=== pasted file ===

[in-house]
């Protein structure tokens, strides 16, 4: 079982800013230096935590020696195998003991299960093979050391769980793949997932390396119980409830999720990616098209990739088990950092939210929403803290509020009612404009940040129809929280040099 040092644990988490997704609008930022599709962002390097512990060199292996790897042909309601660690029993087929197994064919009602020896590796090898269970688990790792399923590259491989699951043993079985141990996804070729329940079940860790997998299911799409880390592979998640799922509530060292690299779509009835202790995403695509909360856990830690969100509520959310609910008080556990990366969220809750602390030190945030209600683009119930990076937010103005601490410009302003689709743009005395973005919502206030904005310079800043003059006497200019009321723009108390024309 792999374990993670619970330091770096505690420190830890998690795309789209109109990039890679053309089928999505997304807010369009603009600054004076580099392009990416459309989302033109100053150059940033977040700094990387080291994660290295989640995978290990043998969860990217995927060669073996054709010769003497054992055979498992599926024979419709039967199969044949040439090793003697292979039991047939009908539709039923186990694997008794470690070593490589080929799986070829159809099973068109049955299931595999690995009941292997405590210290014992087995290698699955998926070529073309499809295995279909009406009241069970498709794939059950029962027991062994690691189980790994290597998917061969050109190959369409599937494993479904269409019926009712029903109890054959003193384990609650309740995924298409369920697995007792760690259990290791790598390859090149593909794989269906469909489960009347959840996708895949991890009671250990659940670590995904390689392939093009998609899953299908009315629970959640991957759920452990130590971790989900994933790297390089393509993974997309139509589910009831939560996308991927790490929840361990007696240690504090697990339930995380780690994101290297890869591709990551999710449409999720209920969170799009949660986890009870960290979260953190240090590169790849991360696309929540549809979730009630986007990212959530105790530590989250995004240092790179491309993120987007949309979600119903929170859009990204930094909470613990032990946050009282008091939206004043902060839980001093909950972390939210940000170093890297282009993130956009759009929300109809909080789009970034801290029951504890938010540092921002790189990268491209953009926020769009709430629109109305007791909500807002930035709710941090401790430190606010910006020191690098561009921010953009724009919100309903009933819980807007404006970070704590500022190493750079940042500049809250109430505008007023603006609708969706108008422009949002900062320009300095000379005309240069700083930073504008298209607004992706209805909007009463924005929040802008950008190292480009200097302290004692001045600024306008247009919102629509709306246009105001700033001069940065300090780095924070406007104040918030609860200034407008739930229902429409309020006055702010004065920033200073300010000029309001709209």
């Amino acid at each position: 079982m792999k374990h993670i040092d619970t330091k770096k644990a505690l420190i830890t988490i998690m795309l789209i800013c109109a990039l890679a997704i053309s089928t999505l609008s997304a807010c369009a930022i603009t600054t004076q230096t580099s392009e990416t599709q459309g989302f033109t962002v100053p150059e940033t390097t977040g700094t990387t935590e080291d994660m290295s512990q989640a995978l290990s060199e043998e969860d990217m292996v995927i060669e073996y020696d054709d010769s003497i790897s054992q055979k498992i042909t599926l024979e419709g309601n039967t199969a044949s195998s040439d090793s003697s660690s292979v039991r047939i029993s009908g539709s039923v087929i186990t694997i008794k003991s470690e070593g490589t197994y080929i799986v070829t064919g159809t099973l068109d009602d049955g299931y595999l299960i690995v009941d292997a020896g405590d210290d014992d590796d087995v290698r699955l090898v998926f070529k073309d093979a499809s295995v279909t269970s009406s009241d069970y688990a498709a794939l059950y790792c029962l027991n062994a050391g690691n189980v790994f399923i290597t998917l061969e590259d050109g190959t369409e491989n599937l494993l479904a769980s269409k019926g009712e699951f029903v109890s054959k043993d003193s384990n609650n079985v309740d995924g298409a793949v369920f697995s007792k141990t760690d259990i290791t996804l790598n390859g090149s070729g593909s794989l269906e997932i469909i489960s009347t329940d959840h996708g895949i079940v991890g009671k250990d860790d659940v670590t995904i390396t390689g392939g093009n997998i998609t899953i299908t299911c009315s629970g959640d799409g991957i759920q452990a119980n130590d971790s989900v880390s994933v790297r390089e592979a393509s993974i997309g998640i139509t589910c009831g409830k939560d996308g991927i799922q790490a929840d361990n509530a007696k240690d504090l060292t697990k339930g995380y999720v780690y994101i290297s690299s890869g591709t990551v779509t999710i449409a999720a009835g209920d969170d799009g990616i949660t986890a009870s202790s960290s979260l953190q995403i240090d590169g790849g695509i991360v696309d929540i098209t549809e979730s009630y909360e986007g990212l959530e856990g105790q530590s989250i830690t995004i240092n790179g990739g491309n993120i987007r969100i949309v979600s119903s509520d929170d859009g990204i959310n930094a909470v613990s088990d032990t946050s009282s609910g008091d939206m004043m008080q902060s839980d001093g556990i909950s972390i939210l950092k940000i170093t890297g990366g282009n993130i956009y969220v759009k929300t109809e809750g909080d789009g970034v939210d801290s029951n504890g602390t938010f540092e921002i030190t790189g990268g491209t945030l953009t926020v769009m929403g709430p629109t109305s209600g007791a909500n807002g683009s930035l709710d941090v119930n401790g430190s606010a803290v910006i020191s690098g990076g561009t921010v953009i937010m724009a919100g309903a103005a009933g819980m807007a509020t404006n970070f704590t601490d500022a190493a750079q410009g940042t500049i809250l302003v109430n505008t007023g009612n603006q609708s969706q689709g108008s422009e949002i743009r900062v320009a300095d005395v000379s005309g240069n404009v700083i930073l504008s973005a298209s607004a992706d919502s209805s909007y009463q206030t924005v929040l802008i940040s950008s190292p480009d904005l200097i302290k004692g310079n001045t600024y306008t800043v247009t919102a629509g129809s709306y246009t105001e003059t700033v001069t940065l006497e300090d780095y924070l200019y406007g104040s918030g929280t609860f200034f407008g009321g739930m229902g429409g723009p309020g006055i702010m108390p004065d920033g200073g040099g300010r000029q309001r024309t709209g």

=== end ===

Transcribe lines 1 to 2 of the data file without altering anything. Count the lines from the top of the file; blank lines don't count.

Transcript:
[in-house]
């Protein structure tokens, strides 16, 4: 079982800013230096935590020696195998003991299960093979050391769980793949997932390396119980409830999720990616098209990739088990950092939210929403803290509020009612404009940040129809929280040099 040092644990988490997704609008930022599709962002390097512990060199292996790897042909309601660690029993087929197994064919009602020896590796090898269970688990790792399923590259491989699951043993079985141990996804070729329940079940860790997998299911799409880390592979998640799922509530060292690299779509009835202790995403695509909360856990830690969100509520959310609910008080556990990366969220809750602390030190945030209600683009119930990076937010103005601490410009302003689709743009005395973005919502206030904005310079800043003059006497200019009321723009108390024309 792999374990993670619970330091770096505690420190830890998690795309789209109109990039890679053309089928999505997304807010369009603009600054004076580099392009990416459309989302033109100053150059940033977040700094990387080291994660290295989640995978290990043998969860990217995927060669073996054709010769003497054992055979498992599926024979419709039967199969044949040439090793003697292979039991047939009908539709039923186990694997008794470690070593490589080929799986070829159809099973068109049955299931595999690995009941292997405590210290014992087995290698699955998926070529073309499809295995279909009406009241069970498709794939059950029962027991062994690691189980790994290597998917061969050109190959369409599937494993479904269409019926009712029903109890054959003193384990609650309740995924298409369920697995007792760690259990290791790598390859090149593909794989269906469909489960009347959840996708895949991890009671250990659940670590995904390689392939093009998609899953299908009315629970959640991957759920452990130590971790989900994933790297390089393509993974997309139509589910009831939560996308991927790490929840361990007696240690504090697990339930995380780690994101290297890869591709990551999710449409999720209920969170799009949660986890009870960290979260953190240090590169790849991360696309929540549809979730009630986007990212959530105790530590989250995004240092790179491309993120987007949309979600119903929170859009990204930094909470613990032990946050009282008091939206004043902060839980001093909950972390939210940000170093890297282009993130956009759009929300109809909080789009970034801290029951504890938010540092921002790189990268491209953009926020769009709430629109109305007791909500807002930035709710941090401790430190606010910006020191690098561009921010953009724009919100309903009933819980807007404006970070704590500022190493750079940042500049809250109430505008007023603006609708969706108008422009949002900062320009300095000379005309240069700083930073504008298209607004992706209805909007009463924005929040802008950008190292480009200097302290004692001045600024306008247009919102629509709306246009105001700033001069940065300090780095924070406007104040918030609860200034407008739930229902429409309020006055702010004065920033200073300010000029309001709209």